Therapists, unlike schools of therapy, differ significantly in effectiveness. If therapists (under controlled experimental conditions) use a variety of therapeutic systems with different patients, therapists who get good results with one system get good results with all. Therapists who cannot make one work cannot get good results from any.
As best we can tell at present, the therapist's ability to forge a certain kind of relationship with the patient determines his effectiveness.
Effective therapists are good at establishing rapport, including the ability to understand and communicate with the patient in a natural, easy way. They take a supportive but disinterested stance -- they want the best for the patient but have no investment in whether the patient agrees with them or not. They give feedback from a more dispassionate perspective than the patient (who is immersed in his difficulties) can take on his own. They offer for consideration perspectives patients have not considered before.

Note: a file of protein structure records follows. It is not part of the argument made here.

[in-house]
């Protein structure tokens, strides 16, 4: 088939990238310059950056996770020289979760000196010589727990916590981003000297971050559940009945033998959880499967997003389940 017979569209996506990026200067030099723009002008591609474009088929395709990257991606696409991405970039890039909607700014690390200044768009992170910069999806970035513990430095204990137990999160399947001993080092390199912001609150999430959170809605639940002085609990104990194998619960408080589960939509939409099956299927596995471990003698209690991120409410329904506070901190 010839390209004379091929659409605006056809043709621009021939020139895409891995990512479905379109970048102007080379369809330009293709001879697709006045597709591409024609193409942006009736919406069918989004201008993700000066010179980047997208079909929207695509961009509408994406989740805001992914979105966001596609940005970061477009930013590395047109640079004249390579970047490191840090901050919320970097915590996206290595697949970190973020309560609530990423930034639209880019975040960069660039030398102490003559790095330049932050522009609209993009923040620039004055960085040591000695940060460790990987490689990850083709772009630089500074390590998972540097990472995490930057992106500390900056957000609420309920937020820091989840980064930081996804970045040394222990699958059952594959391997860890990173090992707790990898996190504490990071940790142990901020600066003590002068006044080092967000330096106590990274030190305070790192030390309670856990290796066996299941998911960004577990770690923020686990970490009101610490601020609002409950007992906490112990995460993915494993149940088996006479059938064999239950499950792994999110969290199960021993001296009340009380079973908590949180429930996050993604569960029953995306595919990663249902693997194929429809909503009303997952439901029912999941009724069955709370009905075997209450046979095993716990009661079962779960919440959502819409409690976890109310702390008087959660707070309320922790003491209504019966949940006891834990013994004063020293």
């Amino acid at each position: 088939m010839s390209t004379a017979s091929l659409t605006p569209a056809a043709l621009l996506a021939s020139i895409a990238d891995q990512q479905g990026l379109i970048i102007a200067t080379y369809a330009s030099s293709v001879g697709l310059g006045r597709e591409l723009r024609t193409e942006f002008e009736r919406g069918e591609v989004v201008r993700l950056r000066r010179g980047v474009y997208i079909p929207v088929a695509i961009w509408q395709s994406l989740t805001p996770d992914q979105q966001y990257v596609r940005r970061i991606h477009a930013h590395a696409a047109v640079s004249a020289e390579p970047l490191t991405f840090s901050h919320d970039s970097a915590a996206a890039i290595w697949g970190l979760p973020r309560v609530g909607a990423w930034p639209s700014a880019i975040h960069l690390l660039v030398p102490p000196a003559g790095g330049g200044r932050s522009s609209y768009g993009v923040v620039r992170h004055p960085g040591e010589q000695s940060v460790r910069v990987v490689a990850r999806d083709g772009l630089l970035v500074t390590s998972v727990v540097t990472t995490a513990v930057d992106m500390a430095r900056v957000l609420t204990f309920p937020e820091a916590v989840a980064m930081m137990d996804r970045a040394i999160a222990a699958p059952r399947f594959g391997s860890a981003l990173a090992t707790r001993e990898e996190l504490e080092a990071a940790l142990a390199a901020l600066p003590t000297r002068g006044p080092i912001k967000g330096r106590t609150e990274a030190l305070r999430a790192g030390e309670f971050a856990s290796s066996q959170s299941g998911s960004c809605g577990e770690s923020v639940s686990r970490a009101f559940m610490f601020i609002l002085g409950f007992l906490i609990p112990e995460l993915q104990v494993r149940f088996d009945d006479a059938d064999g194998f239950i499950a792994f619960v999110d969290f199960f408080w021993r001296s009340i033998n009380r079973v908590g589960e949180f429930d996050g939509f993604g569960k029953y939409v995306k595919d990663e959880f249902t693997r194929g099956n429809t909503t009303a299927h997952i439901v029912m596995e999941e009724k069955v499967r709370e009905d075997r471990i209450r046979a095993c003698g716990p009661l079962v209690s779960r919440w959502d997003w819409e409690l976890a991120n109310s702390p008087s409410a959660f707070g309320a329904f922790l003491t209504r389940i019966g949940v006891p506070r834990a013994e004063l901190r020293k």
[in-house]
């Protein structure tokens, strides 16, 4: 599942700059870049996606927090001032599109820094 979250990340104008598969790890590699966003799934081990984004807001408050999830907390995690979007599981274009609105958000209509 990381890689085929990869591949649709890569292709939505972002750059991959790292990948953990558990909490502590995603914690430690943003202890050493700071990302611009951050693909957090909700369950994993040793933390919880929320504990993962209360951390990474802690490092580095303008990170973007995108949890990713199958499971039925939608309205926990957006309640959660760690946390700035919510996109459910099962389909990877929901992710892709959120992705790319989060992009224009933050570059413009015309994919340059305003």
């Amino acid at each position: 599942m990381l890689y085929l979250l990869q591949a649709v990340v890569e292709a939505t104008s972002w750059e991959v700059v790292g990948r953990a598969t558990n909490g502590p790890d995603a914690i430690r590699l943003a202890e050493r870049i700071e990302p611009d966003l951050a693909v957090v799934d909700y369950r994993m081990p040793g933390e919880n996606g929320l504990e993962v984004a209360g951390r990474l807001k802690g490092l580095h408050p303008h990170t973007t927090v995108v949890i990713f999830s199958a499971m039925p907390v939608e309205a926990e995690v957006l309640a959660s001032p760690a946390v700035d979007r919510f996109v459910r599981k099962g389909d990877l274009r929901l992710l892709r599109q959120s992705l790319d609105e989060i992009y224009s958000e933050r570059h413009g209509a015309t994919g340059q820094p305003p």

Any patient can evaluate such matters. You can tell whether the therapist listens carefully, offers understandable feedback addressing your concerns, and cares about you while recognizing that neither your problems nor your choices have much to do with his personal welfare.
Likewise, any patient can tell when a therapist fails to provide the aid that's needed.
The therapist may identify too strongly with you, agreeing uncritically with the views you already possess. He may let your anxiety infect him. He may act more like a saving hero than a source of perspective. He may try to promulgate his own values as if they were the sole definition of "health."
Discerning whether a therapist listens wisely and well is not rocket science.
Fear of therapy makes sense, if we look at therapists as authorities we ought to accept. Yet the very diversity that makes therapy frightening from that perspective becomes reassuring when we shift viewpoints. Diversity makes for choice.
If you remember that the therapist is a helper whom you hire, not a guru you follow, you need not be afraid. Make your choices thoughtfully, but make them yourself. Hire -- and fire -- whom you wish, without apology.